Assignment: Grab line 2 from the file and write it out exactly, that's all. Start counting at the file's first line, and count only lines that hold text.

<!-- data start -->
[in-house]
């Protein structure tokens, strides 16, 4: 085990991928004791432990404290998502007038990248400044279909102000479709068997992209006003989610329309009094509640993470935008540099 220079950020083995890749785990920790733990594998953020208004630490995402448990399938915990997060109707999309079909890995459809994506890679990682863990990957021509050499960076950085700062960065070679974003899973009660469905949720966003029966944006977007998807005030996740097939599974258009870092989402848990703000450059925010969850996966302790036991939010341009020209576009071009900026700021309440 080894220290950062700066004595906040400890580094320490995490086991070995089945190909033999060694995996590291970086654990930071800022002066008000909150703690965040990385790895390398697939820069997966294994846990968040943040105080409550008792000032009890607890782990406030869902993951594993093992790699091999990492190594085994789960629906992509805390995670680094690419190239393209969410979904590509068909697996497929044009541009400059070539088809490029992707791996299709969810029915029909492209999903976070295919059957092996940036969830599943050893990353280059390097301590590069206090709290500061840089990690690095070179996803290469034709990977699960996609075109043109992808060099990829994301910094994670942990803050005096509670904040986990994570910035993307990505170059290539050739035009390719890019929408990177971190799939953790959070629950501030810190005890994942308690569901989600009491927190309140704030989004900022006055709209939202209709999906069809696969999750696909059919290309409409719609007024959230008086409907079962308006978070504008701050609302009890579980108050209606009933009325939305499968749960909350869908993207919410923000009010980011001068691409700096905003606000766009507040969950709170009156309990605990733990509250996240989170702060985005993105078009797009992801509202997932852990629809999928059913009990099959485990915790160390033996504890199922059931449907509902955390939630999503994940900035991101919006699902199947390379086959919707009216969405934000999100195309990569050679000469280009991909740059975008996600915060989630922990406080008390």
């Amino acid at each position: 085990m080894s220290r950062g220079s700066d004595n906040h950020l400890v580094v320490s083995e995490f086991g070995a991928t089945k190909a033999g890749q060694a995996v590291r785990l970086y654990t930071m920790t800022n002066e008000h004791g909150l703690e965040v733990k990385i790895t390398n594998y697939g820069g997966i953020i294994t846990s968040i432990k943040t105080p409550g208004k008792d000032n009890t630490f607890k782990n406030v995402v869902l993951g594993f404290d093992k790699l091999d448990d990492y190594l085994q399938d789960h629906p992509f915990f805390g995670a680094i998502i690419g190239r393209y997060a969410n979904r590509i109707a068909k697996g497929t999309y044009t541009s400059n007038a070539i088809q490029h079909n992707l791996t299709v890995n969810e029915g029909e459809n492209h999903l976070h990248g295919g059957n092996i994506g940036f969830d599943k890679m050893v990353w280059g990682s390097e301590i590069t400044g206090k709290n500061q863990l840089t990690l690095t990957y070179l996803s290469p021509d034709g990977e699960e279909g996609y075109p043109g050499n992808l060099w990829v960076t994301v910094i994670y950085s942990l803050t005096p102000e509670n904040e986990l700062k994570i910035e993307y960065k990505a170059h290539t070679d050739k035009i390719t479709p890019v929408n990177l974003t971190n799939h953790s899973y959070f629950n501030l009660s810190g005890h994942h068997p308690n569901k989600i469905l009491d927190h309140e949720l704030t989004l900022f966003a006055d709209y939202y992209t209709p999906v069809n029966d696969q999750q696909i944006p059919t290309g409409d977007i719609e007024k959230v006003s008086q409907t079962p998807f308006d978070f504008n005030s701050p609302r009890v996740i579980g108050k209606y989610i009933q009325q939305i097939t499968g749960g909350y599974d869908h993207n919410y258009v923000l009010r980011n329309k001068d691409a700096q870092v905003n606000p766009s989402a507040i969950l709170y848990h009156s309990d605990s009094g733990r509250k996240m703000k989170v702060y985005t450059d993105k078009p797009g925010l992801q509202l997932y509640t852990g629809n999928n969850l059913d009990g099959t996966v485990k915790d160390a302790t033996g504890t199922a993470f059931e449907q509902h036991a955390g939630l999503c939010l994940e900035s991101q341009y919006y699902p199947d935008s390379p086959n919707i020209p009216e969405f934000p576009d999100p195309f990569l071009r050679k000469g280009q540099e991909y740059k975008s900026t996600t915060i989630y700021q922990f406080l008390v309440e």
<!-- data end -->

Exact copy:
């Protein structure tokens, strides 16, 4: 085990991928004791432990404290998502007038990248400044279909102000479709068997992209006003989610329309009094509640993470935008540099 220079950020083995890749785990920790733990594998953020208004630490995402448990399938915990997060109707999309079909890995459809994506890679990682863990990957021509050499960076950085700062960065070679974003899973009660469905949720966003029966944006977007998807005030996740097939599974258009870092989402848990703000450059925010969850996966302790036991939010341009020209576009071009900026700021309440 080894220290950062700066004595906040400890580094320490995490086991070995089945190909033999060694995996590291970086654990930071800022002066008000909150703690965040990385790895390398697939820069997966294994846990968040943040105080409550008792000032009890607890782990406030869902993951594993093992790699091999990492190594085994789960629906992509805390995670680094690419190239393209969410979904590509068909697996497929044009541009400059070539088809490029992707791996299709969810029915029909492209999903976070295919059957092996940036969830599943050893990353280059390097301590590069206090709290500061840089990690690095070179996803290469034709990977699960996609075109043109992808060099990829994301910094994670942990803050005096509670904040986990994570910035993307990505170059290539050739035009390719890019929408990177971190799939953790959070629950501030810190005890994942308690569901989600009491927190309140704030989004900022006055709209939202209709999906069809696969999750696909059919290309409409719609007024959230008086409907079962308006978070504008701050609302009890579980108050209606009933009325939305499968749960909350869908993207919410923000009010980011001068691409700096905003606000766009507040969950709170009156309990605990733990509250996240989170702060985005993105078009797009992801509202997932852990629809999928059913009990099959485990915790160390033996504890199922059931449907509902955390939630999503994940900035991101919006699902199947390379086959919707009216969405934000999100195309990569050679000469280009991909740059975008996600915060989630922990406080008390």